14: Bullying and Cyberbullying
Definition of Bullying
Bullying is unwanted, aggressive behaviour that involves a real or perceived power imbalance. The behaviour is repeated, or has the potential to be repeated, over time. Those who are bullied and who bully others may have serious, lasting problems.
In order to be considered bullying, the behaviour must be aggressive and include:
- An imbalance of power: bullies use their power—such as physical strength, access to embarrassing information, or popularity—to control or harm others. Power imbalances can change over time and in different situations, even if they involve the same people.
- Repetition: Bullying behaviours happen more than once or have the potential to happen more than once.
Bullying includes actions such as making threats, spreading rumours, attacking someone physically or verbally, and excluding someone from a group on purpose. Bullying can take place face-to-face or via social media and the internet.
Types of Bullying
There are three types of bullying:
1. Verbal bullying is saying or writing mean things. Verbal bullying includes:
- Inappropriate sexual comments
- Threatening to cause harm
2. Social bullying, sometimes referred to as relational bullying, involves hurting someone’s reputation or relationships. Social bullying includes:
- Leaving someone out on purpose
- Telling other children not to be friends with someone
- Spreading rumors about someone
- Embarrassing someone in public
3. Physical bullying involves hurting a person’s body or possessions. Physical bullying includes:
- Taking or breaking someone’s things
- Making mean or rude hand gestures
Where and When Bullying Happens
Bullying can occur during or after school hours. While most reported bullying happens in the school building, a significant percentage also happens in places like on the playground or the bus. It can also happen travelling to or from school, in the youth’s neighbourhood, or on the Internet.
Definition of Cyberbullying
The way we interact online is changing at a pace that the law is struggling to keep up with and we need to realise that the things our children do (to each other) online can leave a permanent mark.
Cyberbullying is when a person uses technology i.e. mobile phones or the internet (social networking sites, chat rooms, instant messenger), to deliberately upset someone.
It can happen any time of day and occur on a large scale and speed, due to the nature of the technology.
Bullies often feel anonymous and ‘distanced’ from the incident when it takes place online and ‘bystanders’ can easily become perpetrators by forwarding or not reporting cyberbullying.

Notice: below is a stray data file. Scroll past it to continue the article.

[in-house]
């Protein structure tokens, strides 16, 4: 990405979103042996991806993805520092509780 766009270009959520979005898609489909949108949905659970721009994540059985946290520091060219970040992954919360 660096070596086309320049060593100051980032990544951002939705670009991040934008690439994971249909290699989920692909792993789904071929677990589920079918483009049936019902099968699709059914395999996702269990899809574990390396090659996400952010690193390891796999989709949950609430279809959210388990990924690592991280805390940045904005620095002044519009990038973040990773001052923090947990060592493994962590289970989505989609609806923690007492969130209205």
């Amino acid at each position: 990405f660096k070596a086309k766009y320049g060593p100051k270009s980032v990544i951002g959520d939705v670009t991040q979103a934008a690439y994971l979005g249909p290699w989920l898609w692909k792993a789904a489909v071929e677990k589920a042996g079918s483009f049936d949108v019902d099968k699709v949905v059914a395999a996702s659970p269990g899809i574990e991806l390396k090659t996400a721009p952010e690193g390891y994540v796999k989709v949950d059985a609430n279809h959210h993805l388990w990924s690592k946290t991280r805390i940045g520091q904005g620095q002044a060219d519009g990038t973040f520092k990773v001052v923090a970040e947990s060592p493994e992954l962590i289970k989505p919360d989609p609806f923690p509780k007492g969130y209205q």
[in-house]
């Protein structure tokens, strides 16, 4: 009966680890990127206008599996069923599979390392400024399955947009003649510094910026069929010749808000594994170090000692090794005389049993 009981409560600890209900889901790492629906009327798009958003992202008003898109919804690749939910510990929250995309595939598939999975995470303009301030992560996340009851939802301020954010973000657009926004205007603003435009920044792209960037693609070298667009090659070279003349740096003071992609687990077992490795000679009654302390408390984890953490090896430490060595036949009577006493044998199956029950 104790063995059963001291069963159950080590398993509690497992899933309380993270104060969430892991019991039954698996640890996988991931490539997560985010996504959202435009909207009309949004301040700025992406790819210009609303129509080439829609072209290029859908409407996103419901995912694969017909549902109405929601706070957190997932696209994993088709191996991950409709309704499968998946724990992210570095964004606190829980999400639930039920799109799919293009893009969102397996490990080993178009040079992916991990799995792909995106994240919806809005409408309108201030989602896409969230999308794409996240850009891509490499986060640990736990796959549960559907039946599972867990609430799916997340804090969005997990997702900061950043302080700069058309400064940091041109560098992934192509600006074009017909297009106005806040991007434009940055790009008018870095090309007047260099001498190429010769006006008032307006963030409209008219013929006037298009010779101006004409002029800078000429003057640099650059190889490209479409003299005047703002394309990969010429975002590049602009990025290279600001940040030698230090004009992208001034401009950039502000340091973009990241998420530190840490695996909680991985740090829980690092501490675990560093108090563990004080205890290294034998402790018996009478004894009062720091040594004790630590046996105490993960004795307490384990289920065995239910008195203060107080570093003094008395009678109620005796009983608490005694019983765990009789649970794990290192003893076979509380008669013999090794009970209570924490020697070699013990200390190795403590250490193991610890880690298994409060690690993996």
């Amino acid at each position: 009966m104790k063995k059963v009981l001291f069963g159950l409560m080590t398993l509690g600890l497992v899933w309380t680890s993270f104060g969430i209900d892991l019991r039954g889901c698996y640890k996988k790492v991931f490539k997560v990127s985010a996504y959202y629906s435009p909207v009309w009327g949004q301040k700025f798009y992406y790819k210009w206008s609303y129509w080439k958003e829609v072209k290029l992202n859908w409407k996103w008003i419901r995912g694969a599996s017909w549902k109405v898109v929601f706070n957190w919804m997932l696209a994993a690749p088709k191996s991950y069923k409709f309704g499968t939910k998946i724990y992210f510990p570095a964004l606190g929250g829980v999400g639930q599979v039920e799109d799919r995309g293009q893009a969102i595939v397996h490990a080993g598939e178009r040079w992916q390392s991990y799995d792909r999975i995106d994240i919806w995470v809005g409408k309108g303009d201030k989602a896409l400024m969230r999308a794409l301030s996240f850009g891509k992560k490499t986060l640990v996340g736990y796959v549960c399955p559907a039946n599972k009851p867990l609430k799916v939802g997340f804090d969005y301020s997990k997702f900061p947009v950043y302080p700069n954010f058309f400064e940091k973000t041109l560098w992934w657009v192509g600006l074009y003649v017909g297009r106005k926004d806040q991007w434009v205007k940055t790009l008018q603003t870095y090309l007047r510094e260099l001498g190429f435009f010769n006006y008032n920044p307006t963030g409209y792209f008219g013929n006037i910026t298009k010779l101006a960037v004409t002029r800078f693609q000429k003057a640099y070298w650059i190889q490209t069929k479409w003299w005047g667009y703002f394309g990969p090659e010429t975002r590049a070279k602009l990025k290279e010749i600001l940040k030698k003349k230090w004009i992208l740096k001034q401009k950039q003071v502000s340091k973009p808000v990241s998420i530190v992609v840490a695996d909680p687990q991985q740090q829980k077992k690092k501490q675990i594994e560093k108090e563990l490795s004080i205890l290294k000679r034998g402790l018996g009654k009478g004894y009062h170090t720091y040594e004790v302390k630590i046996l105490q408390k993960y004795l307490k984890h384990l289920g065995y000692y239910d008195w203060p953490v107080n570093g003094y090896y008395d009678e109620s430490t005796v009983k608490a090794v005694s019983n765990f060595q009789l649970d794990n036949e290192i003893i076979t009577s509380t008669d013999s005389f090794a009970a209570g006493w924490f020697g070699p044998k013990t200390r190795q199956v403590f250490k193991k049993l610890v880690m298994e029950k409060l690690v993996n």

There is not a specific law which makes cyberbullying illegal but it can be considered a criminal offence under several different acts including Protection from Harassment Act (1997), Malicious Communications Act (1988), Communications Act (2003) Obscene Publications Act (1959) and Computer Misuse Act (1990).
There have been several incidents and tragic stories of young ones terribly affected by the reach of online bullying. According to the cyber bullying charity, the Cybersmile Foundation, every 20 minutes a child between 10 to 19 years of age attempts to commit suicide in England and Wales, while one in three children in the UK suffers from cyberbullying, hence the pressing need for anti-cyberbullying laws. Cyberbullying, harassment and hoaxes have been linked to teen depression, attempted self-harm and even suicide. The fact that young people can feel they have no alternative but to commit suicide should awaken us to the acute child-on-child violence made possible by cyberbullying.
All UK state schools are required to have anti-bullying policies under the School Standards and Framework Act 1998 and independent schools have similar obligations under the Education (Independent Schools Standards) Regulations 2003. These should include policies and processes for dealing with cyberbullying against teachers, as well as pupils.
What can you do if you suspect bullying is taking place?
Advice for parents, carers and teachers
- Your child is just as likely to be a bully as they are to be a target. Watch out for uncharacteristic behaviour (your child being upset or secretive, using the phone/internet more than usual, changing friendship groups.)
- Remind your child not to retaliate and keep any evidence – taking a screenshot may be the easiest method
- Report the bullying – contact the school if the bullying involves another pupil and contact your service provider to report the user and remove the content. If the bullying is more serious and a potential criminal offence, consider contacting the Police by dialling 101